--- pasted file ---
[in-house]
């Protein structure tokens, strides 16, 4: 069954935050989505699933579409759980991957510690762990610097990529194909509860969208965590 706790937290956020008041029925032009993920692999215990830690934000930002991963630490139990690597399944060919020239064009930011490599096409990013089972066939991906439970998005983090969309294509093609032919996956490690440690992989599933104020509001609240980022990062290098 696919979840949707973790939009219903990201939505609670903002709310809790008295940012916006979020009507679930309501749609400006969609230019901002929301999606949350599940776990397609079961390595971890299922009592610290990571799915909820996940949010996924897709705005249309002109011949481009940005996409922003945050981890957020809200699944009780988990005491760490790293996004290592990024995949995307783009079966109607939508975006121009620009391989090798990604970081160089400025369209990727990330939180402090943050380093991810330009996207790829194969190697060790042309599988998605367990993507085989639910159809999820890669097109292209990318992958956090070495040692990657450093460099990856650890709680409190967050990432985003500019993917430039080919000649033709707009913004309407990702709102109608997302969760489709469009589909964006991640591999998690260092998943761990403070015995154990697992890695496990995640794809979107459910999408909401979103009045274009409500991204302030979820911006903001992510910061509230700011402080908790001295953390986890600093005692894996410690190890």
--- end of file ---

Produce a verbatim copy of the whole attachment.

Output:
[in-house]
């Protein structure tokens, strides 16, 4: 069954935050989505699933579409759980991957510690762990610097990529194909509860969208965590 706790937290956020008041029925032009993920692999215990830690934000930002991963630490139990690597399944060919020239064009930011490599096409990013089972066939991906439970998005983090969309294509093609032919996956490690440690992989599933104020509001609240980022990062290098 696919979840949707973790939009219903990201939505609670903002709310809790008295940012916006979020009507679930309501749609400006969609230019901002929301999606949350599940776990397609079961390595971890299922009592610290990571799915909820996940949010996924897709705005249309002109011949481009940005996409922003945050981890957020809200699944009780988990005491760490790293996004290592990024995949995307783009079966109607939508975006121009620009391989090798990604970081160089400025369209990727990330939180402090943050380093991810330009996207790829194969190697060790042309599988998605367990993507085989639910159809999820890669097109292209990318992958956090070495040692990657450093460099990856650890709680409190967050990432985003500019993917430039080919000649033709707009913004309407990702709102109608997302969760489709469009589909964006991640591999998690260092998943761990403070015995154990697992890695496990995640794809979107459910999408909401979103009045274009409500991204302030979820911006903001992510910061509230700011402080908790001295953390986890600093005692894996410690190890």